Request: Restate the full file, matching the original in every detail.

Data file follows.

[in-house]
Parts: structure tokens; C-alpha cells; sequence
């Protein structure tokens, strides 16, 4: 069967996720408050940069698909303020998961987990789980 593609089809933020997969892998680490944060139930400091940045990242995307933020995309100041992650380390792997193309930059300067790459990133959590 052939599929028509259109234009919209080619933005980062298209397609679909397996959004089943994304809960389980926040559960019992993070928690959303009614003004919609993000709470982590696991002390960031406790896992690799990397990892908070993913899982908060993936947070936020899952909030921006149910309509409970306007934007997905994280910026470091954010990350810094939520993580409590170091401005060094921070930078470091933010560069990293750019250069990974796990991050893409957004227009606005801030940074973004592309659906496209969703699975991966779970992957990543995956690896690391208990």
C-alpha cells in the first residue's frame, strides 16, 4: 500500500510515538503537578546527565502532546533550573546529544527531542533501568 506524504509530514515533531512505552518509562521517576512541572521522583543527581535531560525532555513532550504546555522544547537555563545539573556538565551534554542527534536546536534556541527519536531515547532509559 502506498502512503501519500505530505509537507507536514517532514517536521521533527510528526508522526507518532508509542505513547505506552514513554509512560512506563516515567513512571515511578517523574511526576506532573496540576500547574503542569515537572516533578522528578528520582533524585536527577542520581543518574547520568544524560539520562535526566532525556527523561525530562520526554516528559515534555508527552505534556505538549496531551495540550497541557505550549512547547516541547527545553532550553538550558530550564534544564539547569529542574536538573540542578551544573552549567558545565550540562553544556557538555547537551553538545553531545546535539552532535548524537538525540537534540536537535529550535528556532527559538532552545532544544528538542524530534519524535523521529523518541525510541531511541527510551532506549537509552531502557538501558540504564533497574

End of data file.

[in-house]
Parts: structure tokens; C-alpha cells; sequence
């Protein structure tokens, strides 16, 4: 069967996720408050940069698909303020998961987990789980 593609089809933020997969892998680490944060139930400091940045990242995307933020995309100041992650380390792997193309930059300067790459990133959590 052939599929028509259109234009919209080619933005980062298209397609679909397996959004089943994304809960389980926040559960019992993070928690959303009614003004919609993000709470982590696991002390960031406790896992690799990397990892908070993913899982908060993936947070936020899952909030921006149910309509409970306007934007997905994280910026470091954010990350810094939520993580409590170091401005060094921070930078470091933010560069990293750019250069990974796990991050893409957004227009606005801030940074973004592309659906496209969703699975991966779970992957990543995956690896690391208990």
C-alpha cells in the first residue's frame, strides 16, 4: 500500500510515538503537578546527565502532546533550573546529544527531542533501568 506524504509530514515533531512505552518509562521517576512541572521522583543527581535531560525532555513532550504546555522544547537555563545539573556538565551534554542527534536546536534556541527519536531515547532509559 502506498502512503501519500505530505509537507507536514517532514517536521521533527510528526508522526507518532508509542505513547505506552514513554509512560512506563516515567513512571515511578517523574511526576506532573496540576500547574503542569515537572516533578522528578528520582533524585536527577542520581543518574547520568544524560539520562535526566532525556527523561525530562520526554516528559515534555508527552505534556505538549496531551495540550497541557505550549512547547516541547527545553532550553538550558530550564534544564539547569529542574536538573540542578551544573552549567558545565550540562553544556557538555547537551553538545553531545546535539552532535548524537538525540537534540536537535529550535528556532527559538532552545532544544528538542524530534519524535523521529523518541525510541531511541527510551532506549537509552531502557538501558540504564533497574